An auditory illusion thought to synchronize brain waves and alter mood is no more effective than other sounds, according to research in adults recently published in eNeuro. The effect reported in other studies might be a placebo but could still have helpful effects for some people. Binaural beats are an auditory illusion caused by listening to … Read more Binaural beats synchronize brain activity, don’t affect mood
Dr Rebecca Monk and Professor Derek Heim carried out a computer-based study in bars and pubs local to the University’s Ormskirk campus, by asking participants to respond to stimuli while ignoring photos of attractive and unattractive faces. The findings of the study – published this week in Psychology of Addictive Behaviors – showed that while sober participants … Read more Can beauty be-er ignored?
We all have our varying mental emphases, inclinations, and biases. These individual dispositions are dynamic in that they can change over time and context. In a study published today in the journal Trends in Cognitive Sciences, Prof. Moshe Bar, a neuroscientist at the Gonda (Goldschmied) Multidisciplinary Brain Research Center at Bar-Ilan University (BIU), together with Noa … Read more State of mind: The end of personality as we know it
When it comes to adapting to the effects of climate change, scientists and policymakers are thinking too small, according to a new research review. The authors argue that society should focus less on how individuals respond to such climate issues as flooding and wildfires and instead figure out what it takes to inspire collective action … Read more Adapting to climate change: We’re doing it wrong
Women who find bearded men less attractive may be deterred due to their potential risk for carrying ticks, bugs and lice, according to a University of Queensland study published today. Senior author Dr Barnaby Dixson from UQ’s School of Psychology said the findings suggested that when women judged men for their eligibility as a partner … Read more What puts women off bearded men?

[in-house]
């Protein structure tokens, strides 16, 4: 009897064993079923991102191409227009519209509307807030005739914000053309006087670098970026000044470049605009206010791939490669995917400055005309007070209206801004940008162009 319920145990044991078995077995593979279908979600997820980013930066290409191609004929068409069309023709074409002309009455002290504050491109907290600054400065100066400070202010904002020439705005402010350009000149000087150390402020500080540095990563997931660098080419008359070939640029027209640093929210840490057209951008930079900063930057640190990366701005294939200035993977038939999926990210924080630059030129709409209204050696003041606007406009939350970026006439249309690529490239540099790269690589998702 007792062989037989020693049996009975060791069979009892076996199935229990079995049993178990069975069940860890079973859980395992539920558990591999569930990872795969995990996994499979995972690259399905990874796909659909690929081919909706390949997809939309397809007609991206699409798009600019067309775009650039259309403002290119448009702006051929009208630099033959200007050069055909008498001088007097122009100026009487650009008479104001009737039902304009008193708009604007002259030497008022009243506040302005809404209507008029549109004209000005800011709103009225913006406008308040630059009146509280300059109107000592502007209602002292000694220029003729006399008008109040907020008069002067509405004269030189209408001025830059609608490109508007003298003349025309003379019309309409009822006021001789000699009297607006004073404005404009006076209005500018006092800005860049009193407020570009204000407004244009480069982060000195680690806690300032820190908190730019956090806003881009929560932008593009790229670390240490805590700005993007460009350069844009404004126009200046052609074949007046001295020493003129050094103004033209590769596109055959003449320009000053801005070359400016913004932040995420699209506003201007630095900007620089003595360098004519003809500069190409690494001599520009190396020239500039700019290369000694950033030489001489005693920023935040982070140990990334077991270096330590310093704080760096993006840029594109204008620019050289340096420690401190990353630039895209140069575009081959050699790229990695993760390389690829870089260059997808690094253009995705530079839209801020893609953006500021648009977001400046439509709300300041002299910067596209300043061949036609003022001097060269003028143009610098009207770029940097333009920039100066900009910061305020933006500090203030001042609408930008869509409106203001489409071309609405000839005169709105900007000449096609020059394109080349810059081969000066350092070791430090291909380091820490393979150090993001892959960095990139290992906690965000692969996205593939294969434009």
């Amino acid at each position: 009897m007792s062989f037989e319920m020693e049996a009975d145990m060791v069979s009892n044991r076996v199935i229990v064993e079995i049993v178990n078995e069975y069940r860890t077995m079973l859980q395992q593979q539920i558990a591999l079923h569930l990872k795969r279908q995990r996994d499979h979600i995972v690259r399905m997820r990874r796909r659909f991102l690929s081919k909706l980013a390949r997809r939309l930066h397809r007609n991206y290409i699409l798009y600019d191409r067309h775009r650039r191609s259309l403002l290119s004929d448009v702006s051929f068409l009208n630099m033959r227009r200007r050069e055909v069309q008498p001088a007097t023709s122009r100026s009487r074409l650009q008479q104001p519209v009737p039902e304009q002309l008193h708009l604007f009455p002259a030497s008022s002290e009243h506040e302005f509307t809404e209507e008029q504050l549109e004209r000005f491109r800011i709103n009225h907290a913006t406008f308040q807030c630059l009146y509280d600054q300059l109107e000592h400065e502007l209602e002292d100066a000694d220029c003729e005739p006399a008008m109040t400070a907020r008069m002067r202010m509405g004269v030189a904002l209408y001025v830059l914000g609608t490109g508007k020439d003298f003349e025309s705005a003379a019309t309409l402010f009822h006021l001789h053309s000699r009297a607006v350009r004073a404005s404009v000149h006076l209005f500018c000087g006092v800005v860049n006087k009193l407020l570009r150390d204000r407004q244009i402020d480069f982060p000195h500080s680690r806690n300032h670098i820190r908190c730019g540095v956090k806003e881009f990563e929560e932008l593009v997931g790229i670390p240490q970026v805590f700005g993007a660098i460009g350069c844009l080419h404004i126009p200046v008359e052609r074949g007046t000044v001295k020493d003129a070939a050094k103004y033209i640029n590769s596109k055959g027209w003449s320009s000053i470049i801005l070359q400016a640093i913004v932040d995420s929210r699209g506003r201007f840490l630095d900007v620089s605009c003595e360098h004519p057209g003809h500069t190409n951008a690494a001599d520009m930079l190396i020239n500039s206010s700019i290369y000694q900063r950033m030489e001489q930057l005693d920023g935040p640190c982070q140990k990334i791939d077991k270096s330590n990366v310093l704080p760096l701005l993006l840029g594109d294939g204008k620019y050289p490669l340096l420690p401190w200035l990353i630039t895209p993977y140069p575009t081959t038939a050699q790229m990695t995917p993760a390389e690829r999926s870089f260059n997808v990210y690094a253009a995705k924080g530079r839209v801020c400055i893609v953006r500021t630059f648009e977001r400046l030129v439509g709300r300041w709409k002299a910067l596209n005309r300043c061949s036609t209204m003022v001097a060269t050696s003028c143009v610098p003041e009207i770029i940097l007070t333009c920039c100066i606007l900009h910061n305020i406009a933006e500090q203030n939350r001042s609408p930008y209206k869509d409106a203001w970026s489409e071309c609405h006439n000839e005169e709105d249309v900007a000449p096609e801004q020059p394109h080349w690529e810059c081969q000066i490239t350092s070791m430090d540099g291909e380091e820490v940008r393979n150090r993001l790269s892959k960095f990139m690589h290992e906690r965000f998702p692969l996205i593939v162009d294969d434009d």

A growing body of research shows that the behavior of peers has a significant influence on an individual’s energy-related decisions, whether it’s choosing to install solar panels or to purchase a hybrid vehicle. In short, personal energy choices can be contagious. But why exactly that occurs is less clear. In a new paper, an interdisciplinary team of … Read more Energy choices can be contagious – but why? New insights into peer influence
Surveys show that consumers are worried that smart speakers are eavesdropping on their conversations and day-to-day lives. Now University of British Columbia researchers have found that people are also concerned about something else: friends, family and others who may have access to these devices. The team spoke to 26 Canadian adults who used shared smart … Read more UBC research shows more needs to be done to alleviate user concerns about privacy and security
A new study, published in Royal Society Open Science, sheds light on the origins and evolution of European sign languages. Using phylogenetic network methods to compare dozens of sign languages, the scholars identify five main European sign language lineages that dispersed to other parts of the world beginning in the late 18th century. Natural human languages … Read more Interdisciplinary study reveals new insights into the evolution of signed languages
They might not yet speak in complete sentences, but 18-month-olds are savvy when it comes to deciding when and how to try. According to a study from Arizona State University, the University of Washington and University of Toronto that has implications for how people learn, infants do not try things at random or simply mimic … Read more Infants integrate firsthand and social experiences to decide when and how to try
The concept of aromaticity is central to organic chemistry and it is widely used to interpret the structure and reactivity of small molecules. This article shows that global aromaticity can arise in molecular rings as large as proteins. Hückel’s rule was formulated in 1931 by considering molecules with up to 6 π-electrons. A new Oxford’s … Read more Global aromaticity at the nanoscale